Ex-Nazi camp guard trial signals shift from German numbness

Belated justice as laxness in prosecuting ordinary Germans for Nazi-era crimes fades

Germany sets a precedent on Thursday when it puts a 100-year-old former Nazi concentration camp guard on trial.

Prosecutors accuse the unnamed man of serving for three years until 1945 in the Sachsenhausen camp, north of Berlin, where he "assisted in the cruel and insidious murder" of prisoners.

More than 200,000 people were held in Sachsenhausen and tens of thousands died from starvation, disease, forced labour, medical experiments, systematic shootings, hangings and gassing.

The trial is the latest in a belated wave of prosecutions against elderly Germans, mostly lower-level officials in the Nazi era. There are two reasons why it is happening.


First: because, in 1979, the German Bundestag changed the law to abolish the statute of limitations on murder.

Second: the man is going on trial now aged 100 because, put simply, Germany declined to place him, and people like him, on trial earlier.

In the last decades, Germany has earned international kudos for its unflinching efforts to examine and learn from its 20th-century crimes.

But in parallel to these visible and laudable efforts – museums, exhibitions and events – has been a traditionally weak interest in prosecuting ordinary Germans for Nazi-era crimes.

Mass murder

German Nazi investigator Kirsten Goetze is one of the reasons why things have changed. A decade ago, the 57 year old was one of the team whose work brought about the groundbreaking criminal trial of John Demjanjuk. The Ukrainian native, who spent much of his adult life in the US, was charged as an accessory to mass murder for his time as a guard at the Sobibor extermination camp, in today's Poland.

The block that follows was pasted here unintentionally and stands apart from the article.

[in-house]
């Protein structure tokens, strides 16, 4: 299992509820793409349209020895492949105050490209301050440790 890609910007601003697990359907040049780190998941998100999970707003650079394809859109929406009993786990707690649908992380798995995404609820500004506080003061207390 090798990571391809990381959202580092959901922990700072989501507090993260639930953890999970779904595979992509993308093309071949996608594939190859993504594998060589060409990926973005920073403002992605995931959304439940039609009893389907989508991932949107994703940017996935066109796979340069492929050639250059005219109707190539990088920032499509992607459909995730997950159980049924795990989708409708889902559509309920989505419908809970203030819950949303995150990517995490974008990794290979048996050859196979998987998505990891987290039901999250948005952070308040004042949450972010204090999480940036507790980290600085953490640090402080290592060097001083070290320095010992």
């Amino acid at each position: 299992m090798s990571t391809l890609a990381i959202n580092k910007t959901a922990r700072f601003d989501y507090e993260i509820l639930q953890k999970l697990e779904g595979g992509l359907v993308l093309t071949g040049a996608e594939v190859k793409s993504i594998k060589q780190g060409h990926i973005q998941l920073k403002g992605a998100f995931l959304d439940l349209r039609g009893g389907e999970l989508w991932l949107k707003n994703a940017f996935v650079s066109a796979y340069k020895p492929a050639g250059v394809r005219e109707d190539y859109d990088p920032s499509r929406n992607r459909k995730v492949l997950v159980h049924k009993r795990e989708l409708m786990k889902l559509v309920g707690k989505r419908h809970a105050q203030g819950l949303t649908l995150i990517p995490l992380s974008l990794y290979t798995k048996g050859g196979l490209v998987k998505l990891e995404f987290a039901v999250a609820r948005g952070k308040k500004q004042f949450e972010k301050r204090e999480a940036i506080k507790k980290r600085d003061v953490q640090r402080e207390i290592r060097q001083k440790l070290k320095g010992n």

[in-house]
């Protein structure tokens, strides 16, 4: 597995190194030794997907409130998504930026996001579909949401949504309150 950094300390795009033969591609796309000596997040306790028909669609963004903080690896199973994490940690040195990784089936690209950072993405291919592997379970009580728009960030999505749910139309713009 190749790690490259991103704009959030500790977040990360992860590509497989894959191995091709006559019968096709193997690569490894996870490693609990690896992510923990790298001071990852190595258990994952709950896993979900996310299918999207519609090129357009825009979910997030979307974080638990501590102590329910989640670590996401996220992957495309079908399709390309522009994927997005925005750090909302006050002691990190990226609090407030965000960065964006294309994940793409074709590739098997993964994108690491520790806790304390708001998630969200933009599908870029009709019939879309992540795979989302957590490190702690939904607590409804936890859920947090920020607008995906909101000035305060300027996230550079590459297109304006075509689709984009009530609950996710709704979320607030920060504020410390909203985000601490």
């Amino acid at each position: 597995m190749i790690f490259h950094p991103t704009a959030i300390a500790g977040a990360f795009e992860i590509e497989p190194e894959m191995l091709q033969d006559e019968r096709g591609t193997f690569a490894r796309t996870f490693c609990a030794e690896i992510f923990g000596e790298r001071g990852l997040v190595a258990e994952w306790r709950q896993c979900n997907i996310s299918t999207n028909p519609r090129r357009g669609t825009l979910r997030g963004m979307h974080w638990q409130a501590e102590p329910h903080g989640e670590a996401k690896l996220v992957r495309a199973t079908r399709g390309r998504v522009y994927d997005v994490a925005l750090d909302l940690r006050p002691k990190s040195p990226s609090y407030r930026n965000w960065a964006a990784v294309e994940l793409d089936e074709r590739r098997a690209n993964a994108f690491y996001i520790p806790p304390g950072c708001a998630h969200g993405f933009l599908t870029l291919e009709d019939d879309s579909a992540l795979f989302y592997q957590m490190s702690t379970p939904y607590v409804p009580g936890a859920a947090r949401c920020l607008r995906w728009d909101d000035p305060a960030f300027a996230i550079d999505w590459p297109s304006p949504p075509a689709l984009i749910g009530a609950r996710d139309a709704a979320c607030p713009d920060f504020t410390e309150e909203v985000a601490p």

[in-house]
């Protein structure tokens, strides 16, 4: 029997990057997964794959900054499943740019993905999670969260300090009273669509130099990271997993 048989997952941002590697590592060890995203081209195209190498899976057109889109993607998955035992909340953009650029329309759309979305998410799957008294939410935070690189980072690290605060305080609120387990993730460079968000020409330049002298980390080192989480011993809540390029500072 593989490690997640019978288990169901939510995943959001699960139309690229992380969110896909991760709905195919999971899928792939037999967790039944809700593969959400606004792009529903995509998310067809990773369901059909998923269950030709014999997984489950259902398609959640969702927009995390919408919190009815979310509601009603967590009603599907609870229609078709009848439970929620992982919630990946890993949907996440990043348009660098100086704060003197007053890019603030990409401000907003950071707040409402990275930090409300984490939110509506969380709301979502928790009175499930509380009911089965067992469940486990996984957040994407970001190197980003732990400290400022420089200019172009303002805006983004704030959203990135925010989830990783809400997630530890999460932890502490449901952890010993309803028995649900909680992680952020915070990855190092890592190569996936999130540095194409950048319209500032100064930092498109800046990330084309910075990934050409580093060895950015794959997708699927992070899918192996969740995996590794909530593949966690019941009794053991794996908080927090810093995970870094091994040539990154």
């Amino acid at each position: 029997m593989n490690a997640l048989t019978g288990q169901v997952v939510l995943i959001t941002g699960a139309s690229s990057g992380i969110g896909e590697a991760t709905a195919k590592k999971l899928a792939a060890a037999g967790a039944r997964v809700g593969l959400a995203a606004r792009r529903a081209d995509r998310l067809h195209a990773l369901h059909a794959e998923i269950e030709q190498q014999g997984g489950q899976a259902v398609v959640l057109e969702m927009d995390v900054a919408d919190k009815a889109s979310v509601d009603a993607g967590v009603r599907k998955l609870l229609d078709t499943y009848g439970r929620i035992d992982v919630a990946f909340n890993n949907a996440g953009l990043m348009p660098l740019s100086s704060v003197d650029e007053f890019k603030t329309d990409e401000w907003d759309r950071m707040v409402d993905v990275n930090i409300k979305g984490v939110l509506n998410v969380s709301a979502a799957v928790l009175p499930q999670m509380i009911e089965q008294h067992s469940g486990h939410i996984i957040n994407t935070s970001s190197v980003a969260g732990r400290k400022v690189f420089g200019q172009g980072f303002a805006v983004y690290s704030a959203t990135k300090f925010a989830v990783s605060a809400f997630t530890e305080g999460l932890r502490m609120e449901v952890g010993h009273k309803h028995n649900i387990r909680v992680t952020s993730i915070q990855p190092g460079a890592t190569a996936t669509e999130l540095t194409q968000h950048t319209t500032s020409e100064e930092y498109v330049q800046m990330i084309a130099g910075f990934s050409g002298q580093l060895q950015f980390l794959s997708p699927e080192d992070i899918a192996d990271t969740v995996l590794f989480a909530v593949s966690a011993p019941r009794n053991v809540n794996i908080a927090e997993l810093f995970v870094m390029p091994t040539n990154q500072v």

The case pushed back against decades of German jurisprudence which had let countless Nazi war criminals escape justice. Though Demjanjuk died aged 91 while his guilty verdict was on appeal, it triggered a series of similar trials of which today’s is the latest.

For Goetze, these trials indicate Germany is finally moving beyond decades as a numbed post-war society, of which German judges and prosecutors were a part.

“After the war, Germans liked to see themselves as victims. The idea of being a people of perpetrators didn’t get through,” said Goetze.

That reluctance to prosecute Nazis means that Germany "didn't cover itself in glory" in the last decades, admits senior public prosecutor Andreas Brendel.

For the last 25 years he has worked in the western city of Dortmund in a department that, since its foundation in 1961 has dedicated itself to following up cases related to the Nazi dictatorship.

He paints a complex picture of a prevailing post-war mood to draw a line under the past, a narrowing legal corridor for cases from the 1960s and, throughout it all, a chronic lack of resources and joined-up thinking between state and federal authorities to pool know-how.

Criminal law

“A lot was messed up, to be honest,” he said, but he insists much was achieved, too. His department carried out 1,483 investigations in the last 60 years, he says. How many cases went to court and ended in prosecution?